Christmas was never going to be easy. On Sunday, just thinking about the week ahead gave me a headache that no amount of black coffee could cure. So I took a pill.
By Monday, I should have felt better but, instead, I felt worse. My doctor prescribed Xanax for the anxiety and Ibuprofen to counter the side effect of swelling in the hands as I still needed nimble fingers to decorate the tree. It was a real tree, a spruce, so I took an antihistamine to ward off my pine pollen allergy and carefully hung one bauble for every guest, making sure no one’s faced the wall. I needed to double my dose of Xanax and Ibuprofen to get through the evening but slept well that night thanks to the Ambien.
At that dose, though, I was too moody to write Christmas cards. Faithfully; Sincerely; Love you; Fuck you: I applied them randomly. So on Tuesday my doctor prescribed Lamictal to stabilize my moods and Topamax and Bisoprolol to aid my focus on the Christmas shopping. By the time security evicted me from Macy’s my mind was buzzing but my body was a mess. I had to eat something. I popped a Deltazone to digest the pretzel and Nexium to prevent the stomach acid giving me heartburn. I followed it with Miralax to keep the pretzel moving and Imodium to stop it coming out unannounced. Then there was the issue of the Christmas photos: It was imperative I look my best, especially next to my husband’s new wife, so I popped some Hydroxycut to lose a few pounds and Hydrochlofothaiazide to shed water.
Wednesday the heart murmurs began. I was hauling a turkey under one arm and a ham under the other so I brought them to the doctor’s office and he wrote us all a prescription for Verapami to block the excess coronary calcium.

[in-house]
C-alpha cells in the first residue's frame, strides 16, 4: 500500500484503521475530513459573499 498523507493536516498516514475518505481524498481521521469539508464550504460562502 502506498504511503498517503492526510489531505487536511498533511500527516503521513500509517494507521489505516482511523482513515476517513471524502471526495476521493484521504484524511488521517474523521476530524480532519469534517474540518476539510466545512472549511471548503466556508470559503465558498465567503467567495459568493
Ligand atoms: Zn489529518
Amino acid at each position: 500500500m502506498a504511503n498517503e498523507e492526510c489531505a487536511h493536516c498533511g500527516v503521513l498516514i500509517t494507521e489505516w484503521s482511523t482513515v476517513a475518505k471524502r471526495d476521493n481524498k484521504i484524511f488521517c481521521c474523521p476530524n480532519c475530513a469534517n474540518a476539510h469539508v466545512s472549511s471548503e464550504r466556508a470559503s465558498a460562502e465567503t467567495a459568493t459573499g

By Thursday I woke up basted in a cold sweat that no amount of Robinul could dry up. I knew I was overdoing it. I needed to cut something out. I made the Christmas pudding, took one less Nexium, three less Aspirins and toasted my restraint with the leftover brandy. It didn’t mix well with the Effexor which I had been taking to treat my underlying depression caused by the previous Christmas.
I didn’t eat on Friday. I was too busy. I took vitamins instead. If you think about it vitamins are just food with all the water taken out. So, while I went uptown for sausages, downtown for seafood, east for bagels and west for pickles, I ate a breakfast of Super Mass Gainer, multivitamin and Cranberry tablets and a seafood lunch of fish-oil tablets (cod-liver: no bones) then a handful of vitamin B to keep me caroling into the evening.
Saturday I woke up in intensive care. The doctor laid out the pills in neat rows: Xanax, Ibuprofen, Lamictal, Topamax and Bisoprolol. The jaunty purple Miralax and calming blue Imodium. The Deltazone, Nexium, Hydroxycut and Hydrochlofothaiazide. He grouped the Verapami, Robinul, Effexor together and set aside the Super Mass Gainer, multivitamin and Cranberry and fish-oil tablets. The pills looked so festive laid out, a carnival of colors and shapes.
He examined first my body and then the pills.
There were uppers and downers, stoppers and starters, ziggers and zaggers. Each one an emoticon of chemical perfection, unwavering in its purpose. “I can prescribe you something else but, do you want my honest opinion?” the doctor said. “The problem here is you.”
I went home to my Christmas and cleared my cabinets of capsules and potions, emptied my handbag of half-bitten pills. I said goodbye to my SMTWTFS box for good.
It’s Sunday today and there will be another next week — and the week after that for as long as I live. I just have one question. How will I know when to feel what, and what to feel when?
Adam McCulloch am an award-winning fiction writer and NATJA award-winning journalist whose work has appeared in Travel + Leisure, Conde Nast Traveler, Men’s Health among others. His poetry and fiction has been published by Easy Street and in the anthologies Coffin Bell and Tiny Crimes, by Electric Literature. He recently won the First Pages Prize at the Stockholm Writers Festival for his novel-in-progress, “The Silver Trail.”